UK government plans to revamp holiday pay calculation for part-year workers
Out-Law Guide | 18 Jan 2022 | 9:24 am | 7 min. read
As we saw in the first article in this series, the value of construction disputes worldwide rose more than 75% between 2019 and 2020. Further studies suggest that this trend is continuing through 2021 with the impact of the Covid-19 pandemic not yet fully known.
Specialist construction courts are well established in several major construction jurisdictions and their use appears to be growing, particularly as a result of recent efforts in Singapore and Dubai, despite the emergence of alternative methods of dispute resolution including dispute avoidance boards and conflict avoidance procedures.
Arbitration, of course, remains a mainstay in international construction. However, sophisticated and well-advised parties have identified that specialist construction courts can address some limitations that arise in arbitration, including:
Alongside these benefits, specialist construction courts allow for the effective management of these disputes, which tend to have distinctive features. In particular, there is the need to manage a huge documentary burden, from hundreds or even thousands or pages of detailed technical specifications and drawings, to many years’ worth of electronic communications between owner, project manager, contractor and the supply chain.
Alongside that practical burden lies an often highly technical subject matter, reliant on expert opinion evidence as to the satisfactory nature of a deliverable, the cause of a defect or the critical reasons why a project is delayed.
Perhaps the oldest specialist construction court in the world is the Technology and Construction Court (TCC), which sits within the High Court in England and Wales. The TCC can trace its history back to the office of the Official Referee, a court created in 1873 to hear cases involving technical and detailed issues, often to do with construction and engineering.
Specialist construction courts allow for the effective management of these disputes, which tend to have a huge documentary burden and an often highly technical subject matter
The modern TCC, re-named in 1998, deals with technology (IT-related) and construction disputes and, increasingly, procurement claims relating to the letting of public contracts. Disputes are heard by a judge alone. The court benefits from specialist judges based across six cities in England and Wales, together with its main centre in London where seven full time and a number of part-time deputy High Court judges hear the higher value claims. In all, there are more than 40 expert judges authorised to hear TCC business nationally.
The TCC in London receives around 500 new claims each year. Many of these settle before trial, but from issue to final judgment takes between 12 and 18 months. The court practices active case management and has adopted fully electronic filing. Of the more than 1,800 applications it receives each year, less than 500 need an oral hearing.
Like other specialist construction courts, the TCC is particularly visible in the enforcement of awards given by adjudicators under England and Wales’ statutory scheme for 28-day resolution of disputes concerning construction works. The court’s work is marked by its support for adjudication decisions, creating abridged timetables to enforce adjudicator’s decisions swiftly, in weeks rather than months.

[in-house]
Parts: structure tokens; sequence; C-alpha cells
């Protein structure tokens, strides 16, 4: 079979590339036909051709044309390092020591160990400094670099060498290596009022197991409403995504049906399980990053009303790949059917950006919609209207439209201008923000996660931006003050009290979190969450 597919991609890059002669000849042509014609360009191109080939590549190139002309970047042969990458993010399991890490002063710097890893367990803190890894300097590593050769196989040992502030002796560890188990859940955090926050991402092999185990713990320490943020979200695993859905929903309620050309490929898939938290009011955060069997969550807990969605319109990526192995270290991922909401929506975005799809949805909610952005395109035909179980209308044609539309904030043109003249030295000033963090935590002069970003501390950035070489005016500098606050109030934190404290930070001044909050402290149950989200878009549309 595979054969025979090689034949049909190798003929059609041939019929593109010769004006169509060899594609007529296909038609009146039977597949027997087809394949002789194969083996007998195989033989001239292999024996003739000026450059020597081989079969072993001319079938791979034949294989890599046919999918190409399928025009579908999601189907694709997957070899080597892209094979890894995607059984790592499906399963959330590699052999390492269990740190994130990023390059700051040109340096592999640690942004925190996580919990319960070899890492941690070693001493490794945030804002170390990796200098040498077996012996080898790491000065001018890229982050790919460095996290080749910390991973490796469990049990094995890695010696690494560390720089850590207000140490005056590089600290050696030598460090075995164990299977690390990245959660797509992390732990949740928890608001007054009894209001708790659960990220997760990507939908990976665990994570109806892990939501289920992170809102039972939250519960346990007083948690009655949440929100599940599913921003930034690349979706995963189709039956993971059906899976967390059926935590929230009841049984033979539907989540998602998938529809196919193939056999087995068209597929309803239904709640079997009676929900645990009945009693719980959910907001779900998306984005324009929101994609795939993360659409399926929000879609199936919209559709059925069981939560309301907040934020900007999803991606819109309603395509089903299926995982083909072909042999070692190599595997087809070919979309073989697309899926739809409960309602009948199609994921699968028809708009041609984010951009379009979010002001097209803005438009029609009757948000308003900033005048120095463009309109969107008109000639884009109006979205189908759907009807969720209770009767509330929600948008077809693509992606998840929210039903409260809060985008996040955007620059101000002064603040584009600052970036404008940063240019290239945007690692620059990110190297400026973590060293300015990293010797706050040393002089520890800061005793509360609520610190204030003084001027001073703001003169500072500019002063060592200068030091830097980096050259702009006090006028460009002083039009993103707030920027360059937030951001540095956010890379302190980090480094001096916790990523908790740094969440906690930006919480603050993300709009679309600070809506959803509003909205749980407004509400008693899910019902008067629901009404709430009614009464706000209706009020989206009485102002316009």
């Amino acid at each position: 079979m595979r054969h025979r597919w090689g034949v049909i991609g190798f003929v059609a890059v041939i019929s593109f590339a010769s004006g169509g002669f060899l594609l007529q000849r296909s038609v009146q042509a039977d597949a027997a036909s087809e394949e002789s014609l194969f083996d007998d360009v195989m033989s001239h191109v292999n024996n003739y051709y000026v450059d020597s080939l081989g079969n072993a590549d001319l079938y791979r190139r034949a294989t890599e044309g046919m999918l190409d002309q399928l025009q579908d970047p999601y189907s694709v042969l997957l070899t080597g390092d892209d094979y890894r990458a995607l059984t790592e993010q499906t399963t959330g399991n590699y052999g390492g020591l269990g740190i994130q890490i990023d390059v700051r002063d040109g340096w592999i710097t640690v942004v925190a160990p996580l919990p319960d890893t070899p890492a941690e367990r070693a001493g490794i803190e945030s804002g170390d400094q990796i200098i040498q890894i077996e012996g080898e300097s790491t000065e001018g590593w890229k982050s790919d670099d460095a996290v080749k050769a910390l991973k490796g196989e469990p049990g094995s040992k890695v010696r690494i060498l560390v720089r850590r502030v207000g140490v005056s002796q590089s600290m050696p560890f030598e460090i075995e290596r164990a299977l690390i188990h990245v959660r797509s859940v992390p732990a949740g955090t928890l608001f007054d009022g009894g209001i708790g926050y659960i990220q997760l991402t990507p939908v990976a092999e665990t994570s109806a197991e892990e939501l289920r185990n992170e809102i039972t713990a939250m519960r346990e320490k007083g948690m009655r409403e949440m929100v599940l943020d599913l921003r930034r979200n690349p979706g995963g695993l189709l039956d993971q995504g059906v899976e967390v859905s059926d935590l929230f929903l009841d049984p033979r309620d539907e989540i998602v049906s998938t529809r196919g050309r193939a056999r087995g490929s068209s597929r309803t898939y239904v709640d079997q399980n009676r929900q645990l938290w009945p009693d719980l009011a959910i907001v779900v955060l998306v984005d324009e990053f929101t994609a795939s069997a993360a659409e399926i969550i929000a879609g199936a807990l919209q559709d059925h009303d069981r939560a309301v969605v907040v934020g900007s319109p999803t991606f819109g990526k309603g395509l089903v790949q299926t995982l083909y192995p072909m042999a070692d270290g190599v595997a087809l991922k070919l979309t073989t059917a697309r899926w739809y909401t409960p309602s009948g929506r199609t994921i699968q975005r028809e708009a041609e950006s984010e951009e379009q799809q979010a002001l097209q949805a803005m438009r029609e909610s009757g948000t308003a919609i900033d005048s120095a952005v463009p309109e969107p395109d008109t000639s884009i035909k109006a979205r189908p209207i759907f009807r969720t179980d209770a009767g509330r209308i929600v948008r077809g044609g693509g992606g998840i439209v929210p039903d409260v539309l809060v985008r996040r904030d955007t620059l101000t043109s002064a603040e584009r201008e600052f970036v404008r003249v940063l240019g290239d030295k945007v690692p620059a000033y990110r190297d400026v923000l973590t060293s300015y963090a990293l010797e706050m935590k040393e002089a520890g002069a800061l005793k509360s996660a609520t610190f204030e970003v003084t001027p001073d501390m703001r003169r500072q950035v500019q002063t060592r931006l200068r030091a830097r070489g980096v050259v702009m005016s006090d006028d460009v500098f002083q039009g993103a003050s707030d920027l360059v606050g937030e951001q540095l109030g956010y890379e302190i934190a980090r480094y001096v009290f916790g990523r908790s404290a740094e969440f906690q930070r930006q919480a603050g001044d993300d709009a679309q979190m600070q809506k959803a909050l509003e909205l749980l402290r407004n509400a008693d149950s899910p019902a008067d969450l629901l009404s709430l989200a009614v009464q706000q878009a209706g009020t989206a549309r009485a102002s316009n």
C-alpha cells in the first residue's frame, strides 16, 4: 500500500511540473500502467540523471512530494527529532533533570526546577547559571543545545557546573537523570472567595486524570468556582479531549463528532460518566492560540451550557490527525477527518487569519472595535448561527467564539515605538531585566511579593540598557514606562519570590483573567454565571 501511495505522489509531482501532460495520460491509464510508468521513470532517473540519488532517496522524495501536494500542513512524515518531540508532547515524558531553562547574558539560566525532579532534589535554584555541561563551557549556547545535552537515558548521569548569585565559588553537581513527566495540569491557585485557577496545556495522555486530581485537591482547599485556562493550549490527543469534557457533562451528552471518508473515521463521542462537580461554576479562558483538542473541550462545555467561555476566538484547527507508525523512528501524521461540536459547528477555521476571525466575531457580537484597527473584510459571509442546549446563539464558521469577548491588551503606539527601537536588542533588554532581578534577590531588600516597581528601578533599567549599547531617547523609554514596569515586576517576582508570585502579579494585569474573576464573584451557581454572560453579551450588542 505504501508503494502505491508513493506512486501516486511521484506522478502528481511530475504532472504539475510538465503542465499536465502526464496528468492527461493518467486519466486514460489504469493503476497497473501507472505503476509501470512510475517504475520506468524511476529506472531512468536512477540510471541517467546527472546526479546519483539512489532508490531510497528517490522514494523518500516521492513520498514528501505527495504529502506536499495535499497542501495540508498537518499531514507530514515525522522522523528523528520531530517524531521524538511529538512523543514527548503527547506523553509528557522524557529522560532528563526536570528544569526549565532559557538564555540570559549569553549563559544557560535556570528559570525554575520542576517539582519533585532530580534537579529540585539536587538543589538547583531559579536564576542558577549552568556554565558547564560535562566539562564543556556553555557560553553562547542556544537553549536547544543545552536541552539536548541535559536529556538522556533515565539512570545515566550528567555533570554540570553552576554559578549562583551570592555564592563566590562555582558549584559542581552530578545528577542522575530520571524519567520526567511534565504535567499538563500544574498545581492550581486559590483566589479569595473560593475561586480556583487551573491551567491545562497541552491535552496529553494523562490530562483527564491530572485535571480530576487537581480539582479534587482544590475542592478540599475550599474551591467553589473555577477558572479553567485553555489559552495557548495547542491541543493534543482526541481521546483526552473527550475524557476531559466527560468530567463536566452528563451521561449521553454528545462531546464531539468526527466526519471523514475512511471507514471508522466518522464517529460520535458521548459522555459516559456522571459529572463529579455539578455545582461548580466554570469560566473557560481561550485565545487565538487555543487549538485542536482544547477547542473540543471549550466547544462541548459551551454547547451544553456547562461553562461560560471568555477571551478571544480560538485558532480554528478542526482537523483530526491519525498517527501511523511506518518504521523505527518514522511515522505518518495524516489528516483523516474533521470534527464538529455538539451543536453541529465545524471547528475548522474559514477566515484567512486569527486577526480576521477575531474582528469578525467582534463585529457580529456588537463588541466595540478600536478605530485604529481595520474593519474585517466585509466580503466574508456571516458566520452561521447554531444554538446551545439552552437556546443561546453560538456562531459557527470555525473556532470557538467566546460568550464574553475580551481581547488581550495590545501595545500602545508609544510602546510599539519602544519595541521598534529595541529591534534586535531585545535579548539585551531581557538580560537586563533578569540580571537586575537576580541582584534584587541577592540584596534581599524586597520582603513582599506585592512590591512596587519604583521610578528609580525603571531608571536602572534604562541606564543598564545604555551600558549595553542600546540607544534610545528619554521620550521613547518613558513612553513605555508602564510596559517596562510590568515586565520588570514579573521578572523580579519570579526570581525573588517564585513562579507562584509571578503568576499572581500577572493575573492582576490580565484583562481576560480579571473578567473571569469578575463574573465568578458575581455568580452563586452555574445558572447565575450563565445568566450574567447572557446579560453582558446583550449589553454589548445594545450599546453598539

The TCC also deals with any application to the court under the 1996 Arbitration Act, where a party is seeking to challenge an award connected with construction or engineering arbitration.
The TCC is not limited to work in or connected with England and Wales and encourages overseas clients to bring their cases to the TCC for resolution as an ‘ad hoc submission to the jurisdiction’.
Modern-day Dubai incorporates some of the world’s most iconic developments and initiatives including the Burj Khalifa and the ongoing Expo 2020. With sophisticated projects comes the need for sophisticated dispute resolution platforms and, to that end, the Dubai International Financial Centre (DIFC) Courts established the Technology and Construction Division (TCD) in 2017.
The TCD forms part of the DIFC Courts which are located within the DIFC, an economic ‘free zone’ distinct from ‘onshore’ Dubai. The courts administer an English language common law system for the resolution of local and international commercial and civil disputes.
The TCD develops the DIFC Courts' specialist functions with its judges focusing on technology and construction disputes. Rules governing the TCD (Part 56) are modelled on, and similar to, those of the long established and successful English TCC.
Over the last few years, the number of TCD cases have gradually increased reflecting the growth in popularity of the DIFC Courts generally. Claim values increased by 72% from 2019 to 2020, reaching US$2.7 billion.
With the recent reorganisation of the arbitration landscape in the UAE - most notably with the abolition of the DIFC-LCIA - TCD case numbers may well grow further. The DIFC’s late 2021 announcement of the launch of a specialised court for disputes related to the digital economy also demonstrates a continued commitment to improving and modernising the jurisdiction’s specialist dispute resolution offering.
The Singapore International Commercial Court (SICC) implemented a Technology, Infrastructure and Construction List in August 2021. The SICC is a division of the Singapore High Court and was created to give international litigants a cost-effective and efficient forum for the resolution of cross-border commercial disputes by an international panel of renowned judges drawn from both civil law and common law traditions.